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British Society for the History of Pharmacy

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Our events programme covers a wide range of pharmacy history topics.  We hold 3 evening meetings each year, and annual conference, a summer visit, and a joint meeting with a School of Pharmacy.  Click on an event below to find out more.
Online (Zoom)
Monday 19 June 202318:30 BST
Cost: free of charge

The first official Indian Pharmacopeia was published in 1955, a few years after independence from British rule. This was the culmination of a long campaign over sixty-odd years by Indian physicians, and practitioners of Ayurveda and Unani who were also joined by significant numbers of Indian nationalists and British medical officials. Several unofficial and semi-official materia medica and similar compilations on Indian drugs circulated in medical and official circles, but these were not standard, official pharmacopeia. Indeed, there was no official pharmacopeia in British India. The British Pharmacopeia served as an unofficial guide, but the drugs circulating in the medical market comprised a medley of potions, pills, and tinctures that were eclectic in composition and origins.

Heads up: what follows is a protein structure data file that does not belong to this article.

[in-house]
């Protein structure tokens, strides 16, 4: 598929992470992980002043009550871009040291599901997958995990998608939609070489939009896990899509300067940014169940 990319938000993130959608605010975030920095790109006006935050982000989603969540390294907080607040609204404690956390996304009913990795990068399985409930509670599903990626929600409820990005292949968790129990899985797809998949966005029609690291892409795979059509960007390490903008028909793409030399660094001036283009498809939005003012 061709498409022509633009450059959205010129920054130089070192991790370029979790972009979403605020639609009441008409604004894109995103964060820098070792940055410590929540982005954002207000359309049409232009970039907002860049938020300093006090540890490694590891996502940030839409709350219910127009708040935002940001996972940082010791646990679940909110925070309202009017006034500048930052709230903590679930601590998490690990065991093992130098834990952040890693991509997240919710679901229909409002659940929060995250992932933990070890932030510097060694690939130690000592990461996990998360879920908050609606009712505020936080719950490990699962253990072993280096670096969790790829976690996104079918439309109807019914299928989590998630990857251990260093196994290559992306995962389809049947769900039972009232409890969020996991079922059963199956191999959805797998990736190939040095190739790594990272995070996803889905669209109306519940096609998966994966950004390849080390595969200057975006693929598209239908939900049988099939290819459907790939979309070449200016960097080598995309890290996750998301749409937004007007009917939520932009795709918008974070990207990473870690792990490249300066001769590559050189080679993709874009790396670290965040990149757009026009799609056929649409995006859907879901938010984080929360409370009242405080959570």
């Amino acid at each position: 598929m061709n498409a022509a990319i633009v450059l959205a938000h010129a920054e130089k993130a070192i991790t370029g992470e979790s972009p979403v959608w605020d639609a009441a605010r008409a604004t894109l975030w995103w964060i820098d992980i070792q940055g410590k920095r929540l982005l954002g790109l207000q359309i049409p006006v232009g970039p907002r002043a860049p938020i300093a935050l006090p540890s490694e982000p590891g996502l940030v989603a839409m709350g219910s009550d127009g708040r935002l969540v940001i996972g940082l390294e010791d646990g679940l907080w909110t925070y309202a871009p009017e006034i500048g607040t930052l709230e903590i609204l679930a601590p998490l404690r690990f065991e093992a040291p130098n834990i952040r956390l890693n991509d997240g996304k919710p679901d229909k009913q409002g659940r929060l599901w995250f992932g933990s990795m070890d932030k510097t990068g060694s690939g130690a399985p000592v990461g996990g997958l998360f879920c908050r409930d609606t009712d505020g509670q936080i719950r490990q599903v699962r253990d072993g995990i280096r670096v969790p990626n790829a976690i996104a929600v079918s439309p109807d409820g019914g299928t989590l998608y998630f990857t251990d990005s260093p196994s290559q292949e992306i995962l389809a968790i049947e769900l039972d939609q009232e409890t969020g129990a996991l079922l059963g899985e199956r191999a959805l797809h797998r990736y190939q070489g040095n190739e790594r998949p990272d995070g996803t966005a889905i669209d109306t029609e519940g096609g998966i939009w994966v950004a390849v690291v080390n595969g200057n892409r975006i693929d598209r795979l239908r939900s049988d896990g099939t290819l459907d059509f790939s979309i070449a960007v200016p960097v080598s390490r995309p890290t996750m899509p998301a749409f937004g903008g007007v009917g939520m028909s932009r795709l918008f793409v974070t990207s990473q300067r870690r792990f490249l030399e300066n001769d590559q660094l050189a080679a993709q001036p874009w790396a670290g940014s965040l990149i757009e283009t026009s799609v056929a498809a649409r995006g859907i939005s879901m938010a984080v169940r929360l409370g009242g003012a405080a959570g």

The attempt to standardize a selection of Indian drugs in everyday use by physicians and chemists and druggists, therefore, appeared to be an urgent necessity, and was endorsed by British officials and the medical establishment. Hundreds of drugs from the bazaars were procured and tested in laboratories to identify their active principles and standardize their potency and dosage. Several reports, official and unofficial were produced on the efficacy and characteristics of long lists of indigenous drugs in use from all parts of the subcontinent. Yet, a consensus on the Indian Pharmacopeia did not emerge in colonial India. This paper will examine why the Indian Pharmacopeia failed to materialize, although the subcontinent produced a vast number of raw drugs.

Dr. Nandini Bhattacharya is Associate Professor in South Asian History & History of Medicine at the University of Houston.

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